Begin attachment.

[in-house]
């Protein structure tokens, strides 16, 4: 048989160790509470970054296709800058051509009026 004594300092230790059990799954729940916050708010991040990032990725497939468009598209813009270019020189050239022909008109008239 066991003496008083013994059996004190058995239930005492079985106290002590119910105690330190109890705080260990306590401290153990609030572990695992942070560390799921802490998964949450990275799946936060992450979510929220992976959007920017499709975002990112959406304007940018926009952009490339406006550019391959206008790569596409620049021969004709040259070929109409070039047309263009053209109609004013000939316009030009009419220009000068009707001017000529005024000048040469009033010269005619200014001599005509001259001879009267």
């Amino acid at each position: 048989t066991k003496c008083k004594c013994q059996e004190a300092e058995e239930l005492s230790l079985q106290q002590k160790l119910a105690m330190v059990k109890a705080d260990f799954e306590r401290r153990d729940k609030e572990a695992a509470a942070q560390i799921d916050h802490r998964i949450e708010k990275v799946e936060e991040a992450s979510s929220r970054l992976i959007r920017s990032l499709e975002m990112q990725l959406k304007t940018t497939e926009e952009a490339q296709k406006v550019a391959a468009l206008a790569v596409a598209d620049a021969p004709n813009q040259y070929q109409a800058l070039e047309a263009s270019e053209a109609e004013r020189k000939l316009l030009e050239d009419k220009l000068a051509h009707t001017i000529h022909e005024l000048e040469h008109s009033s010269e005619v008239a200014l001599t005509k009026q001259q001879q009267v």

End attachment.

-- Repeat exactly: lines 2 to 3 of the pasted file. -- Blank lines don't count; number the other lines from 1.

């Protein structure tokens, strides 16, 4: 048989160790509470970054296709800058051509009026 004594300092230790059990799954729940916050708010991040990032990725497939468009598209813009270019020189050239022909008109008239 066991003496008083013994059996004190058995239930005492079985106290002590119910105690330190109890705080260990306590401290153990609030572990695992942070560390799921802490998964949450990275799946936060992450979510929220992976959007920017499709975002990112959406304007940018926009952009490339406006550019391959206008790569596409620049021969004709040259070929109409070039047309263009053209109609004013000939316009030009009419220009000068009707001017000529005024000048040469009033010269005619200014001599005509001259001879009267």
């Amino acid at each position: 048989t066991k003496c008083k004594c013994q059996e004190a300092e058995e239930l005492s230790l079985q106290q002590k160790l119910a105690m330190v059990k109890a705080d260990f799954e306590r401290r153990d729940k609030e572990a695992a509470a942070q560390i799921d916050h802490r998964i949450e708010k990275v799946e936060e991040a992450s979510s929220r970054l992976i959007r920017s990032l499709e975002m990112q990725l959406k304007t940018t497939e926009e952009a490339q296709k406006v550019a391959a468009l206008a790569v596409a598209d620049a021969p004709n813009q040259y070929q109409a800058l070039e047309a263009s270019e053209a109609e004013r020189k000939l316009l030009e050239d009419k220009l000068a051509h009707t001017i000529h022909e005024l000048e040469h008109s009033s010269e005619v008239a200014l001599t005509k009026q001259q001879q009267v």